That is in large part due to more than fifteen years of work by WRAP and Green Alliance, two organisations I have the privilege to work with, along with the Royal Society of Arts, the Ellen MacArthur Foundation and a host of progressive business organisations.
But how to access the wealth of excellent material available on the subject? For key entry points, here are my top ten suggestions to help you get to grips with the circular economy:
1. If you read nothing else, this short piece by Liz Goodwin of WRAP encapsulates the essence of a circular economy as an emerging framework for economic life, and debunks common misconceptions and objections.
2. Dame Ellen MacArthur might be famous for sailing around the world single handed, but she is becoming just as renowned for her Foundation’s promotion of the circular economy. Her work draws on advice and inspiration from the gurus of this new way of viewing resources: Professor Walter Stahel, who first coined the term ‘circular economy’, and Michael Braungart and William McDonough who wrote Cradle to Cradle. The Ellen MacArthur Foundation’s website has engaging short videos explaining the principles and a wealth of material demonstrating serious business commitment to the ideas and the economic case, as well as the ground-breaking global networks being built up by key players.
3. WRAP was the first body to show the limited extent of circularity in the UK economy by mapping resource flows and publishing this seminal illustration.
4. McKinsey reports have modelled the resource efficiency savings to be gained from circular economy approaches for the Ellen MacArthur Foundation, and they have found some impressive numbers. They examine aspects of day to day life that we are all familiar with: washing machines that should last longer, smartphones that should be reused, and vans that should be easier to recycle, and work out the opportunities for the businesses concerned if they make improvements.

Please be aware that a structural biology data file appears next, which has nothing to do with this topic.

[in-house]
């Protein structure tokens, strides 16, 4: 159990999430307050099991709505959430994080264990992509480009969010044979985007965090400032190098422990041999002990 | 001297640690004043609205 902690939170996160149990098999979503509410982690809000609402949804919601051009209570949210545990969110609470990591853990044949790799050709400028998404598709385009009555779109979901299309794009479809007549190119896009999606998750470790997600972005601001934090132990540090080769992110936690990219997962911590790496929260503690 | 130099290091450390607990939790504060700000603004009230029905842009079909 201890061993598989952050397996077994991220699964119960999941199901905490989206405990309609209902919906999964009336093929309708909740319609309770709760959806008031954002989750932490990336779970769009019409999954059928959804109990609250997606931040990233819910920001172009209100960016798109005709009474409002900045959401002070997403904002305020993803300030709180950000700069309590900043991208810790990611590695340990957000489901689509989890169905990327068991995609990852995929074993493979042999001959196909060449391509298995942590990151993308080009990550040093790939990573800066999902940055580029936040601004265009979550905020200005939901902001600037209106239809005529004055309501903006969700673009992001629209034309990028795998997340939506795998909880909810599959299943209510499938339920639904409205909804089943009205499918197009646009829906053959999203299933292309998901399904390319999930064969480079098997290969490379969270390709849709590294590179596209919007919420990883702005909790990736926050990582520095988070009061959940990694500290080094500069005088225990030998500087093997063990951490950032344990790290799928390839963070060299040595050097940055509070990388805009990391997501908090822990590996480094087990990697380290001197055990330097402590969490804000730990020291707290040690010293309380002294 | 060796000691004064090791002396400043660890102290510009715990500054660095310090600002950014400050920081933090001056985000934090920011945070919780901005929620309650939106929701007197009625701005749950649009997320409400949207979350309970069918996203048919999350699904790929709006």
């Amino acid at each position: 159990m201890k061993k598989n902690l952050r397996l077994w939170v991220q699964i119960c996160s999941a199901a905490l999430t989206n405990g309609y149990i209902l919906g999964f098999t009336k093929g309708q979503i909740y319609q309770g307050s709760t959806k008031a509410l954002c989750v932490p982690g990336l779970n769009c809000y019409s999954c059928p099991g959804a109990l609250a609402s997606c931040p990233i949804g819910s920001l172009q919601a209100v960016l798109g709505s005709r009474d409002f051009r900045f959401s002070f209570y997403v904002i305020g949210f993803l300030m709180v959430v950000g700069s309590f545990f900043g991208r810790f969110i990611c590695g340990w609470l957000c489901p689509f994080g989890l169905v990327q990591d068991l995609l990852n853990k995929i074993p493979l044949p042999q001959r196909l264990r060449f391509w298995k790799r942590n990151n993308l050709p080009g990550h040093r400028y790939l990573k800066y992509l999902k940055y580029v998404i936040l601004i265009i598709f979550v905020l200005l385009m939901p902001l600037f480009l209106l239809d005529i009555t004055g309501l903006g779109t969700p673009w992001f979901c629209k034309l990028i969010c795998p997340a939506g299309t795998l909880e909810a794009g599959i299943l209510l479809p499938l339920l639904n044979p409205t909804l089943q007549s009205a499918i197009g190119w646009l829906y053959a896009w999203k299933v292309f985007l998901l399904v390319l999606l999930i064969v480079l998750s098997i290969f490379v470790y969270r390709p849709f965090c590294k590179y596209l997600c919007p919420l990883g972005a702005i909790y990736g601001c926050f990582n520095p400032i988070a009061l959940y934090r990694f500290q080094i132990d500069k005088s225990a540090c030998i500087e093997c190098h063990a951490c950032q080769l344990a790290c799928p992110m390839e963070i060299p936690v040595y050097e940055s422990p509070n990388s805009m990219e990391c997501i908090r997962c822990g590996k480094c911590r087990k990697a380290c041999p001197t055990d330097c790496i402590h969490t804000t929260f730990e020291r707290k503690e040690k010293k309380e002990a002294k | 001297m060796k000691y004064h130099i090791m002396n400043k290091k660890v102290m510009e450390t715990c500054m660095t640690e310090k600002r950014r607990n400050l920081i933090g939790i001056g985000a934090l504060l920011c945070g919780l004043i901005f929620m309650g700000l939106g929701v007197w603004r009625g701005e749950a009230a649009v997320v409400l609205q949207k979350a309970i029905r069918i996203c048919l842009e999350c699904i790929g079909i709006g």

5. What everyone wants from the circular economy is jobs, and genuinely new jobs, not just substituted employment. This recent economic analysis by WRAP and Green Alliance shows that employment in this sector can help to tackle regional and structural unemployment.
How to do it
6. Circular economy discussions often come back to the need for better design. the RSA’s The Great Recovery project is helping designers (and those who brief them) to adapt their thinking. It has workshops, tools and networks, and all of them offer a route to getting involved and making a change.
7. This practical guide in the DO Shorts series for time pressed business people is a step by step guide for assessing any company’s potential for more circular approaches, and then getting it embedded.
8. Implementing the circular economy in a whole sector is a daunting prospect, but WRAP aims to support exactly that process by working collaboratively with the whole supply chain. For instance, WRAP is helping to transform how we design, buy, use and dispose of electrical products. See the detail at wrap.org.uk. On this theme, Green Alliance’s A circular economy for smart devices gives a very practical set of costed out circular business models for electronics which companies can start using now.
9. For countries, the challenge is to find key industries to pioneer circular approaches. This Green Alliance study for the Scottish Government highlights some imaginative opportunities:
10. Of immediate help to the new government, Wasted Opportunities, from the Circular Economy Task Force, shows how a small amount of structural change promoted by the government, building on existing business models and technologies, could unlock £1.7 billion in value per year in the UK alone.